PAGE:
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ASU Electronic Theses and Dissertations


This collection includes most of the ASU Theses and Dissertations from 2011 to present. ASU Theses and Dissertations are available in downloadable PDF format; however, a small percentage of items are under embargo. Information about the dissertations/theses includes degree information, committee members, an abstract, supporting data or media.

In addition to the electronic theses found in the ASU Digital Repository, ASU Theses and Dissertations can be found in the ASU Library Catalog.

Dissertations and Theses granted by Arizona State University are archived and made available through a joint effort of the ASU Graduate College and the ASU Libraries. For more information or questions about this collection contact or visit the Digital Repository ETD Library Guide or contact the ASU Graduate College at gradformat@asu.edu.




As crystalline silicon solar cells continue to get thinner, the recombination of carriers at the surfaces of the cell plays an ever-important role in controlling the cell efficiency. One tool to minimize surface recombination is field effect passivation from the charges present in the thin films applied on the cell surfaces. The focus of this work is to understand the properties of charges present in the SiNx films and then to develop a mechanism to manipulate the polarity of charges to either negative or positive based on the end-application. Specific silicon-nitrogen dangling bonds (·Si-N), known as K center defects, are …

Contributors
Sharma, Vivek, Bowden, Stuart, Schroder, Dieter, et al.
Created Date
2013

Carrier lifetime is one of the few parameters which can give information about the low defect densities in today's semiconductors. In principle there is no lower limit to the defect density determined by lifetime measurements. No other technique can easily detect defect densities as low as 10-9 - 10-10 cm-3 in a simple, contactless room temperature measurement. However in practice, recombination lifetime τr measurements such as photoconductance decay (PCD) and surface photovoltage (SPV) that are widely used for characterization of bulk wafers face serious limitations when applied to thin epitaxial layers, where the layer thickness is smaller than the minority …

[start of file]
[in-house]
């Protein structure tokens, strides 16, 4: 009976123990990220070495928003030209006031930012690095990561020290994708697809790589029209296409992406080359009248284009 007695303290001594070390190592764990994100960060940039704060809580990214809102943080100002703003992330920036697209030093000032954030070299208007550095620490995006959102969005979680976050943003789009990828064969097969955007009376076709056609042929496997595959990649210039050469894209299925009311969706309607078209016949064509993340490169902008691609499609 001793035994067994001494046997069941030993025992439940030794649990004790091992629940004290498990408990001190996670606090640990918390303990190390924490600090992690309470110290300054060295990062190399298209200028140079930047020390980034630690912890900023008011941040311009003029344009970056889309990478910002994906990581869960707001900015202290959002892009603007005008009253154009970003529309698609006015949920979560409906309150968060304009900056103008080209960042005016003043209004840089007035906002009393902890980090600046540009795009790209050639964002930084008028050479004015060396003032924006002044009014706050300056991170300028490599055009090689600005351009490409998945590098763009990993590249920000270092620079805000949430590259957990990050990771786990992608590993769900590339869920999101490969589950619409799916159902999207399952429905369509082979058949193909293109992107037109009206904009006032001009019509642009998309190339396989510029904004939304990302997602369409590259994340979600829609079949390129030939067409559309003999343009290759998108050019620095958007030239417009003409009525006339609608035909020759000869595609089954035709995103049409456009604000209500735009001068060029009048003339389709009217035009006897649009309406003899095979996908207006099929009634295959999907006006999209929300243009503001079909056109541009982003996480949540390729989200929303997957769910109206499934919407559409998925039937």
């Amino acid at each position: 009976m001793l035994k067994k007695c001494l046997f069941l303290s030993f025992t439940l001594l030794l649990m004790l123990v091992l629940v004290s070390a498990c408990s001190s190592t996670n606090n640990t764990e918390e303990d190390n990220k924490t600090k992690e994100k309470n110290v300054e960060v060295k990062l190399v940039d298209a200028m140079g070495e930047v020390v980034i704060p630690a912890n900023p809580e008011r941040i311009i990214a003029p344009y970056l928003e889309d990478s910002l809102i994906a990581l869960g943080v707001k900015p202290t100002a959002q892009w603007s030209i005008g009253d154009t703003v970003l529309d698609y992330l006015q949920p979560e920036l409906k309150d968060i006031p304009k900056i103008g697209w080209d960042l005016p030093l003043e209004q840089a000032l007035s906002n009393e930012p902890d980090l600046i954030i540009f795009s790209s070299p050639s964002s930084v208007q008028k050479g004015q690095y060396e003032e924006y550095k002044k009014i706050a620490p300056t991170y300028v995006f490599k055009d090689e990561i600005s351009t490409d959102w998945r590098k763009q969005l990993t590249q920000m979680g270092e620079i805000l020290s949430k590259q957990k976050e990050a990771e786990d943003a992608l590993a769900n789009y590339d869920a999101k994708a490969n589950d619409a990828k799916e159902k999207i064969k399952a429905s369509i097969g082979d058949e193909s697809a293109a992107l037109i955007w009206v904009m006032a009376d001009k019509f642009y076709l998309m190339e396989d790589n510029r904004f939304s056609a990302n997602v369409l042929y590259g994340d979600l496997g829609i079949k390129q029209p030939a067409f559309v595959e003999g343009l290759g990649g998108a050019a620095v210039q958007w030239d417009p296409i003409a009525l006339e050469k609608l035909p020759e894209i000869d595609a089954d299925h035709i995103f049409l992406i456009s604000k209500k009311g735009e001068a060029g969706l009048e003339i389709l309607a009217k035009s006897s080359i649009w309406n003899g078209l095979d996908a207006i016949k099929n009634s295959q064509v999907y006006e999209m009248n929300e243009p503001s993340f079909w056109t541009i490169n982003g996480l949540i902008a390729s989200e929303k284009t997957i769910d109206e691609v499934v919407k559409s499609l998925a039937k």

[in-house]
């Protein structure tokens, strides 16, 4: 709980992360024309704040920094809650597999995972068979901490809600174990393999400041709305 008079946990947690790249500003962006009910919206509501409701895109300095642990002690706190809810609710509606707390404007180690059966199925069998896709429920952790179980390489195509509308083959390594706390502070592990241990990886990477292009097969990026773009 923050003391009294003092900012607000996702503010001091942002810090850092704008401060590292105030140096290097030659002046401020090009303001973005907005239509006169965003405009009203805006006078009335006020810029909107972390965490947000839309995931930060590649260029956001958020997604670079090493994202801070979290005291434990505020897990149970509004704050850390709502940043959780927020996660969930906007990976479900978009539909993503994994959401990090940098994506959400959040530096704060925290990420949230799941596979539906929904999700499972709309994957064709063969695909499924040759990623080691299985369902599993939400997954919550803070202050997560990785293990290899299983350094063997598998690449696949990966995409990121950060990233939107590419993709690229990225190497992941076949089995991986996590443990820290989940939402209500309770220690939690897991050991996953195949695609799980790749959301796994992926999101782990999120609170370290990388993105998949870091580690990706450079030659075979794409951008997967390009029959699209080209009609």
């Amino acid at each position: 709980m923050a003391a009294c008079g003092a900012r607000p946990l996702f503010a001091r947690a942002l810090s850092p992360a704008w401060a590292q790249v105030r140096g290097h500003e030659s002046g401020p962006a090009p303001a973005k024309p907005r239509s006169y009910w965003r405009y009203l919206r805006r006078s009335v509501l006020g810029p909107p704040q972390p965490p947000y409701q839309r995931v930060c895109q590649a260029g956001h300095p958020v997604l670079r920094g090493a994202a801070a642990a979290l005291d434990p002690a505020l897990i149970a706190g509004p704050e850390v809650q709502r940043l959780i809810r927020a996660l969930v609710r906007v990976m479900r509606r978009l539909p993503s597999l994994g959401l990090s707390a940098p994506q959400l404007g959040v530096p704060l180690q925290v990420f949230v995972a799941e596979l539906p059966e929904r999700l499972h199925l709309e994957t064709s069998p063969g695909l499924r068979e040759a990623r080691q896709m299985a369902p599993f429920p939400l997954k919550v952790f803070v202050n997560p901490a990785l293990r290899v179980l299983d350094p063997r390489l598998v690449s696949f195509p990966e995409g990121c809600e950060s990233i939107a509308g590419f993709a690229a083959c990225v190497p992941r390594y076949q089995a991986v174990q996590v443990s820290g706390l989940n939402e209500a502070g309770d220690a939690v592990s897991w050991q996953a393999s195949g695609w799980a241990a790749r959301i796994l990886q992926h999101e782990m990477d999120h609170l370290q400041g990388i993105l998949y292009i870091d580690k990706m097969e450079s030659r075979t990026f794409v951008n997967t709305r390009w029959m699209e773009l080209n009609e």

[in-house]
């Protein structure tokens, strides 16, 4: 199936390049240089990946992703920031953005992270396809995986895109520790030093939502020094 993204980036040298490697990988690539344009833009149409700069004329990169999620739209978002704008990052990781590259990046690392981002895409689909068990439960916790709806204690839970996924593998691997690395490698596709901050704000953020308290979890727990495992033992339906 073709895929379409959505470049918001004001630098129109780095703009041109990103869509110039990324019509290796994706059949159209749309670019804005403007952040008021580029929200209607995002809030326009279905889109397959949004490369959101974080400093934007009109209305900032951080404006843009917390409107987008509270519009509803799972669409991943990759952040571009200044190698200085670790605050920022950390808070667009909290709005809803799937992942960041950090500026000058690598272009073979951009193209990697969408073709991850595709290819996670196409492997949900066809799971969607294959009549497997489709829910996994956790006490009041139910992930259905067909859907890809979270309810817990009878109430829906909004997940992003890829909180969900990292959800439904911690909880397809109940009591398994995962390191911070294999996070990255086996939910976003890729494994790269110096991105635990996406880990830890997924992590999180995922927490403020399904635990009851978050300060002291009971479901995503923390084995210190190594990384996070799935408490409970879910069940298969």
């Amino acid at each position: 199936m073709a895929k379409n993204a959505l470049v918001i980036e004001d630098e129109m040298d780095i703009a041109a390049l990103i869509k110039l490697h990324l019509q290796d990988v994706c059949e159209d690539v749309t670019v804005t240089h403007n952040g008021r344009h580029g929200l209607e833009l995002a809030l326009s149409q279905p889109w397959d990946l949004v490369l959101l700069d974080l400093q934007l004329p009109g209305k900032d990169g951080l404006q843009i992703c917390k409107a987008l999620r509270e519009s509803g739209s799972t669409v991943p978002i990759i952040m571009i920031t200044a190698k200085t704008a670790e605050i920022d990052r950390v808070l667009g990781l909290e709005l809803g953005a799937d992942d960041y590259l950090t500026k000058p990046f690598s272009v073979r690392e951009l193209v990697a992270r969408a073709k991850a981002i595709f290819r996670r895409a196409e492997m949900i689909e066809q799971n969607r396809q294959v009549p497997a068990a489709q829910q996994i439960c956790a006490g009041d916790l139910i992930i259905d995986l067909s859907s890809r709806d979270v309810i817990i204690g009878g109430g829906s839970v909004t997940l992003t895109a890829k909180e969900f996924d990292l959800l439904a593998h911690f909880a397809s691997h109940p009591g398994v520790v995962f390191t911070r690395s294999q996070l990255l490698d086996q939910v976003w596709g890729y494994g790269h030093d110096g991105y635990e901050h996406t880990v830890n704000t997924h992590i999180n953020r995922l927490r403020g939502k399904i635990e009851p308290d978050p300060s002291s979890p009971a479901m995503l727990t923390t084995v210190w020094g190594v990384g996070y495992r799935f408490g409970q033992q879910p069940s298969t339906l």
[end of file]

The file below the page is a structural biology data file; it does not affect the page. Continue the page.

Contributors
Elhami Khorasani, Arash, Alford, Terry, Goryll, Michael, et al.
Created Date
2013

InAs/InAsSb type-II superlattices (T2SLs) can be considered as potential alternatives for conventional HgCdTe photodetectors due to improved uniformity, lower manufacturing costs with larger substrates, and possibly better device performance. This dissertation presents a comprehensive study on the structural, optical and electrical properties of InAs/InAsSb T2SLs grown by Molecular Beam Epitaxy. The effects of different growth conditions on the structural quality were thoroughly investigated. Lattice-matched condition was successfully achieved and material of exceptional quality was demonstrated. After growth optimization had been achieved, structural defects could hardly be detected, so different characterization techniques, including etch-pit-density (EPD) measurements, cathodoluminescence (CL) imaging and X-ray …

Contributors
Shen, Xiaomeng, Zhang, Yong-Hang, Smith, David J, et al.
Created Date
2015

ABSTRACT Autonomous smart windows may be integrated with a stack of active components, such as electrochromic devices, to modulate the opacity/transparency by an applied voltage. Here, we describe the processing and performance of two classes of visibly-transparent photovoltaic materials, namely inorganic (ZnO thin film) and fully organic (PCDTBT:PC70BM), for integration with electrochromic stacks. Sputtered ZnO (2% Mn) films on ITO, with transparency in the visible range, were used to fabricate metal-semiconductor (MS), metal-insulator-semiconductor (MIS), and p-i-n heterojunction devices, and their photovoltaic conversion under ultraviolet (UV) illumination was evaluated with and without oxygen plasma-treated surface electrodes (Au, Ag, Al, and Ti/Ag). …

Contributors
Azhar, Ebraheem, Yu, Hongbin, Dey, Sandwip, et al.
Created Date
2018